From Tupperware parties to the doorbell ring of the Avon Lady, direct selling has been a fixture of American life for decades. Led by self-employed agents relying on personal contacts and word-of-mouth to earn commission, direct selling was, in a way, on of the earliest ways of using social networks to shift product.
Today, it is a huge market, driving annual revenues of around $22 billion last year in the United States alone, and it’s quickly going digital, as direct sellers look for new ways to engage with customers and prospects.
The 50,000 independent consultants who sell skin care products for beauty brand Rodan + Fields (R+F), for example, use a wide range of digital tools in the race to beat their sales and commission targets.
Each consultant has a personal website, which acts as a portal to the company’s e-commerce platform, and many use Twitter to promote their site. A Facebook widget provided by the company enables them to post R+F videos and images on their profile, also with links back to their website.
When they’re face-to-face with a customer or prospect, mobile apps enable them to guide the client through the company’s digital catalogue and make product suggestions based on specific skin care concerns. Mobile apps also provide consultants with tools to track and manage their leads and sales and to access training videos.
All these interactions create a wealth of data that helps R+F CEO Lori Bush and her team to have a good understanding who these consultants are: they’re typically educated women, in their late twenties and early thirties, who have left high-flying business careers to raise a family, but still want to make money and maintain an identity beyond home and family.
And their customers? They’re slightly older women with above-average disposable income (R+F products have a strong focus on anti-ageing).
More importantly for R+F, the data collected helps it to identify its most successful consultants are, as well as the products that get the most enthusiastic response from customers.
Insight more than skin deep
To get these insights, the R+F team uses a cloud-based business intelligence (BI) system from Birst, a provider based a short hop across Market Street from R+F’s downtown San Francisco headquarters. The implementation of Birst almost two years ago took only three months, according to Bush, “and since then, we’ve come a long way, as our level of understanding and sophistication has grown.”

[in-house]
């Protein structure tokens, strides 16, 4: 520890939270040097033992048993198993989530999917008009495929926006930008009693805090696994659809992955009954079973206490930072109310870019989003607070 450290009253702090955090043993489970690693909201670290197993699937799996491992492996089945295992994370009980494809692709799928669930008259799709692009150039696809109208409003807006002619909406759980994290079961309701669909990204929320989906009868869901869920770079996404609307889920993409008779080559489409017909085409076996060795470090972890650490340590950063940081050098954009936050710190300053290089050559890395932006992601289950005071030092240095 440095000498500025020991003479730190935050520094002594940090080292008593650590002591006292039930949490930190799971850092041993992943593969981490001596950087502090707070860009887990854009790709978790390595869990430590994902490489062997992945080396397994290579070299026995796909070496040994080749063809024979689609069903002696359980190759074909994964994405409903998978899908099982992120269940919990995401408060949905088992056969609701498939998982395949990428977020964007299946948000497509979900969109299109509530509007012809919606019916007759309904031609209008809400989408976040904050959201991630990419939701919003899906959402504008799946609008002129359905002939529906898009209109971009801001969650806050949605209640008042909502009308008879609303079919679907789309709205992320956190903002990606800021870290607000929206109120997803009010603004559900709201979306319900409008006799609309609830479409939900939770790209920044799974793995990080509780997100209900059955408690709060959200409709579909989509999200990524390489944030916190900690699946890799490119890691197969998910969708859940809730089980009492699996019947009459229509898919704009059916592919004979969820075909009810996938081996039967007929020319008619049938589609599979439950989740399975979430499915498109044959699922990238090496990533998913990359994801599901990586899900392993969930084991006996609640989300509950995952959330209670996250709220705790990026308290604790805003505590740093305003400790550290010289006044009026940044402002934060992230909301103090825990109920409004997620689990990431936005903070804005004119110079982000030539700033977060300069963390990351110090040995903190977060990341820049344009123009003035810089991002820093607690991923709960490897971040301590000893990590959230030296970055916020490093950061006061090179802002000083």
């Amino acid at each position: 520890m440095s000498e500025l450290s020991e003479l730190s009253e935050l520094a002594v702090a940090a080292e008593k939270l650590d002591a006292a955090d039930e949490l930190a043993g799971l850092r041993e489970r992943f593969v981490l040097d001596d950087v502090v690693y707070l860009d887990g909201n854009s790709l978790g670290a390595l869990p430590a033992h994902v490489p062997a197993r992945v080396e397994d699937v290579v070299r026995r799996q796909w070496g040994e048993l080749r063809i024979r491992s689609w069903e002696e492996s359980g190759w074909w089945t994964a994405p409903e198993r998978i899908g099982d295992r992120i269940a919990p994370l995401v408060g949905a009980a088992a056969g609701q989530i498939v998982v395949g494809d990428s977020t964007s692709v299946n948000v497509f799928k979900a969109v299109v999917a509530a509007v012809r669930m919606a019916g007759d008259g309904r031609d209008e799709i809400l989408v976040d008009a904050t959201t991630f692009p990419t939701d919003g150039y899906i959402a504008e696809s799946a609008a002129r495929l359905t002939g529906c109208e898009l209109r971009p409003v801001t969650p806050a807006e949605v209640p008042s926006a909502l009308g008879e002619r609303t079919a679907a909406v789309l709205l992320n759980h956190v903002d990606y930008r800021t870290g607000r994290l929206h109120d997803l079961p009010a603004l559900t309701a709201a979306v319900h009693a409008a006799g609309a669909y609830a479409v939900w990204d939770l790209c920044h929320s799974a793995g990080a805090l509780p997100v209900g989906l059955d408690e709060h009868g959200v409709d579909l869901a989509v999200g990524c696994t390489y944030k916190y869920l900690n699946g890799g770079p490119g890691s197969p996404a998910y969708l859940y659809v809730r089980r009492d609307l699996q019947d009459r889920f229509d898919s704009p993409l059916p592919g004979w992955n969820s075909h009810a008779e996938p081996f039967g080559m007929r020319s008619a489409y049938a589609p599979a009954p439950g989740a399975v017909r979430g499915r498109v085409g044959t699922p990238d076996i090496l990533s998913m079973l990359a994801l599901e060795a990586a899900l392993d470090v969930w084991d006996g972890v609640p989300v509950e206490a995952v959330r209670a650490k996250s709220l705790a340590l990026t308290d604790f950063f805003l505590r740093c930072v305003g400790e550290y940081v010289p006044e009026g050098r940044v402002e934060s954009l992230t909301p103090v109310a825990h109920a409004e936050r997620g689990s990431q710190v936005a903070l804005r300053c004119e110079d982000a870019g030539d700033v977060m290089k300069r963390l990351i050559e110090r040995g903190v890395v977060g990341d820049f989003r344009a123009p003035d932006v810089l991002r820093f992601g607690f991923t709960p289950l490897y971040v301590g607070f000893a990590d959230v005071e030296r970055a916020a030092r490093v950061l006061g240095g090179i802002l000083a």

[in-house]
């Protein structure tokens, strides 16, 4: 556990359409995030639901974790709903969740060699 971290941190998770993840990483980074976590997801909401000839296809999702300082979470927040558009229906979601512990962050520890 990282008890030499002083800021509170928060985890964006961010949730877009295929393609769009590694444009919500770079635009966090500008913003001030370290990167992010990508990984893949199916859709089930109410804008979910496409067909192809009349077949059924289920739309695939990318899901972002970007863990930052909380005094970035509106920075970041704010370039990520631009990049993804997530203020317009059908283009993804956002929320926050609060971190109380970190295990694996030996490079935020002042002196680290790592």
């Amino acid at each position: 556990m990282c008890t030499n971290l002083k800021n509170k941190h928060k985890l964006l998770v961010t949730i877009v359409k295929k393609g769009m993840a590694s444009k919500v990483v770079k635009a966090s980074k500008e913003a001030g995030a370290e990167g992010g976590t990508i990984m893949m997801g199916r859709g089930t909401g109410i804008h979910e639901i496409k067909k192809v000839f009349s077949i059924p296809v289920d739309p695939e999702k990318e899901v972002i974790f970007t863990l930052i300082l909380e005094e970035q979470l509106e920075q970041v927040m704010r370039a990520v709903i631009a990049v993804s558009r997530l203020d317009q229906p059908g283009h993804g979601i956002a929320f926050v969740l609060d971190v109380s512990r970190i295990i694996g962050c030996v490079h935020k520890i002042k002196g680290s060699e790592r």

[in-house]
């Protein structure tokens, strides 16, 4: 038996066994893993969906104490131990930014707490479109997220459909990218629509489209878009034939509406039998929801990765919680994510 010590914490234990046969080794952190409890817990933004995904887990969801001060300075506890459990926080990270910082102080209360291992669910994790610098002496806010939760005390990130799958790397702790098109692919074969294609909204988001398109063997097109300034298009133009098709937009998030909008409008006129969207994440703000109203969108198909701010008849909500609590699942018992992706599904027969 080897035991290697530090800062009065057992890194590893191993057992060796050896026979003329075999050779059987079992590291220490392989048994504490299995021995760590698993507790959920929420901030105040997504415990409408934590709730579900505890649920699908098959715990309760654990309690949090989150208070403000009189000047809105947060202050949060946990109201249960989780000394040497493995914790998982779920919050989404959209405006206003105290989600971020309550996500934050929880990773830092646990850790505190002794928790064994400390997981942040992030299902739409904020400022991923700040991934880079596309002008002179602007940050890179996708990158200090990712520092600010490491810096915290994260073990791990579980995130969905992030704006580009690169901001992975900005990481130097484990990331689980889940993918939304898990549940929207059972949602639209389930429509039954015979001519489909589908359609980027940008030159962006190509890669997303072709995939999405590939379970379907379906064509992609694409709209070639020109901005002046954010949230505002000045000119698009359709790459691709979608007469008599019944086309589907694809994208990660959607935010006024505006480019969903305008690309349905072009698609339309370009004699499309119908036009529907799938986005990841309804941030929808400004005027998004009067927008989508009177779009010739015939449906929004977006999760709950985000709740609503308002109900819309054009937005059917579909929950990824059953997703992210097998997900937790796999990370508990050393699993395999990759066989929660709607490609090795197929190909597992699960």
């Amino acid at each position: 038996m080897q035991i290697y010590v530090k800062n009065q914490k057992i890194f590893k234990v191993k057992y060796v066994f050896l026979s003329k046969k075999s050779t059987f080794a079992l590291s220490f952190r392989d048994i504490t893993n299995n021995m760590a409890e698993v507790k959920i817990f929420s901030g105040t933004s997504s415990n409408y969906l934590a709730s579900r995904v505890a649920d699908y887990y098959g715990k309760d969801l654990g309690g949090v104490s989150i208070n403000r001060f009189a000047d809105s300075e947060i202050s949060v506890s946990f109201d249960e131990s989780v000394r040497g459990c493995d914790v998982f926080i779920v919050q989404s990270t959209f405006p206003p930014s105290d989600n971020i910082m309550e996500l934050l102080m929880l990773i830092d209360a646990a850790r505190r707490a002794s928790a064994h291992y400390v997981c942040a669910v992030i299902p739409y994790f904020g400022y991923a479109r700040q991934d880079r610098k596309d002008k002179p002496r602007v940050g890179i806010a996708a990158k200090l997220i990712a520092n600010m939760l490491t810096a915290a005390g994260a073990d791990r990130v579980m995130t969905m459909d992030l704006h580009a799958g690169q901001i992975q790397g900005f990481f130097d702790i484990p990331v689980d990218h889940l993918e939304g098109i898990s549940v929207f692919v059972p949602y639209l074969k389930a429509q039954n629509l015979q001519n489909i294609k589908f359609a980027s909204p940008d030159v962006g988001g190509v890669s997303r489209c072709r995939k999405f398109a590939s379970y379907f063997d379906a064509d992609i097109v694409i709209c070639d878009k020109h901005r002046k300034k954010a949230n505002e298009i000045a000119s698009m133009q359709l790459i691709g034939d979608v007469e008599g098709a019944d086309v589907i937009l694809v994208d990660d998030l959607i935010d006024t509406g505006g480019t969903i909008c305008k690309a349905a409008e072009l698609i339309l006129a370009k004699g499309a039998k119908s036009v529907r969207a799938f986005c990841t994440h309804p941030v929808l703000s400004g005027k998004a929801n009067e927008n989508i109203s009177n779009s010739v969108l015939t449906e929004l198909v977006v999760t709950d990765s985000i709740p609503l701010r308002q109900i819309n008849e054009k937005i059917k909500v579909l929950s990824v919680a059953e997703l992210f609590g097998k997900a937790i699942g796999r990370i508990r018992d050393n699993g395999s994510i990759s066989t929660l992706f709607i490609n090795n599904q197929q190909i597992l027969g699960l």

Today, she says, R+F’s team can craft all sorts of reports from the data repository and tools that Birst provides. At first, these reports were largely descriptive, she says, “but we’re now getting far more predictive and prescriptive in our approach to analytics.”
Most importantly, Birst is helping R+F shed light on the behaviors and practices that distinguish the company’s highest performing consultants and develop the tools and training that will help the rest of the field replicate their success.
That approach stands in direct contradiction to the conventional wisdom that drives most direct-selling companies, says Bush. “Most work on the basis that you reward only on outcome: you dangle a few carrots and the most successful get those carrots.”
That approach, she says, overlooks those consultants who have the potential to improve with help and encouragement, through online and offline training - but who, without it, might fall by the wayside, exhausted and frustrated.
“Now that we can measure behaviors and correlate them to outcomes, we can also discover which types of training encourage the right behaviors and can also offer incentives to foster those behaviors,” she says.
“So, for example, I can develop a training video for consultants to watch on social media, track who views it and reward them on the viewing alone, and I can also analyse the recent results of those who watched it and compare them against the results of those who didn’t. The insights these kinds of analysis generate are what helps us shift our behavioral training programme to see where we need to apply more focus and where we’re already doing great.”
That insight will be essential as R+F, which had revenues of around $200 million in 2013, embarks on an ambitious global expansion plan, due to begin in Canada later this year. That will take the company into new markets, where sales tactics and customer propensity to buy may be markedly different from what it’s seen before on its US home ground.
“I can only see our use of BI expanding as we start to look at early adopters in new markets and which behaviors get the best results there,” says Bush. “And I want to create some predictive analytics to empower the field in new territories, giving them the information the need to recognize a good prospect when they see them.”